be summed up by one word-technology.

followed that they had a license to spread
this, and they did. The people who have
been killed in the name of peace-loving
Christianity have never been numbered,-
but ever since Christ died, Christianity
has been giving nature a fairly good run.
for its money in the race to see who can
wreck the most destruction against hu-
manity. But, no matter how many died
in the process of conversion, there was
always the rationalization that others
were gaining the means of entering hea-
Thus, as was natural, the white man's
own belief system was'the judge by which
he determined his superiority over the
non-white peoples. It did not matter that
they may have had no starvation. no
unemployment, no weapons of mass des-
truction, the fact that they had no steam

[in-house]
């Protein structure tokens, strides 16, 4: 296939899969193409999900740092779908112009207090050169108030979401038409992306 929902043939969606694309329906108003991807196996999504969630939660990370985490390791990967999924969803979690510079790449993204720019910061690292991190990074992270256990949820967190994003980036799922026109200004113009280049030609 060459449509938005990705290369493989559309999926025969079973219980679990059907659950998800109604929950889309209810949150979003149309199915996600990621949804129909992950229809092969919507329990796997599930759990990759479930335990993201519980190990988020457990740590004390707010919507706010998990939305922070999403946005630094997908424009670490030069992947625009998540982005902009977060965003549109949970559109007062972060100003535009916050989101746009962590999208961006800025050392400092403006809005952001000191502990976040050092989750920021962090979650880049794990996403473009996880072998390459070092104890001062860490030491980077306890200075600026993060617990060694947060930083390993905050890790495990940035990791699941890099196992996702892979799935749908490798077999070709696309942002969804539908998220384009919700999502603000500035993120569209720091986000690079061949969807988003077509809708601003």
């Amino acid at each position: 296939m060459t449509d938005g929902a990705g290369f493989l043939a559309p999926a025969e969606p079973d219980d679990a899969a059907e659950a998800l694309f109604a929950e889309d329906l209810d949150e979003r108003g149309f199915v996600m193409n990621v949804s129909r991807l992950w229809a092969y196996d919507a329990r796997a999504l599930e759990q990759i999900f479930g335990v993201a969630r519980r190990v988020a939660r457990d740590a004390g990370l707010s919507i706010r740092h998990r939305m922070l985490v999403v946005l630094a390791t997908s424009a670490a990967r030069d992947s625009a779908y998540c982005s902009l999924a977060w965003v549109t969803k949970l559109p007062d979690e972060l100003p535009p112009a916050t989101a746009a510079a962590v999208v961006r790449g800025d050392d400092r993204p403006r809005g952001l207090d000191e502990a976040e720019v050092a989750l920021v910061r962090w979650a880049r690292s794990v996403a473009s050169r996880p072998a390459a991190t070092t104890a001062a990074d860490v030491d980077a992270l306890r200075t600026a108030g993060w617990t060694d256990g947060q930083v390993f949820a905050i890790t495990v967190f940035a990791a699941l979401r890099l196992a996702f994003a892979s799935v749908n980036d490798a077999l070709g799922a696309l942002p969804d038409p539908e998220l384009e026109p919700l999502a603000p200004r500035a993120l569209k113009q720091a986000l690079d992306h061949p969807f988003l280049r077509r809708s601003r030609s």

ships, railroads nor telegraphs automati-
cally meant that they were ignorant. The
fact that. many non-white peoples had
belief systems just as Christian as the
one the whites professed to believe in
and lived by them much less hypocritically
was overlooked for the fact -that non-
whites believed in from one to a


suffered unde
necessity of lif
for the pious:
democracy am
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man did not.
that the pov
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able because
was now rich e
So here we
races are caug
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in the world i:
a minority in
wealth. The w
cal minority b
developed mat
Now it's p
to get anyw)
revolution in
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economic aid f
have been rec
development :
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They have be
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the one hand,
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both sides ha
white underd
get them to i
larger amount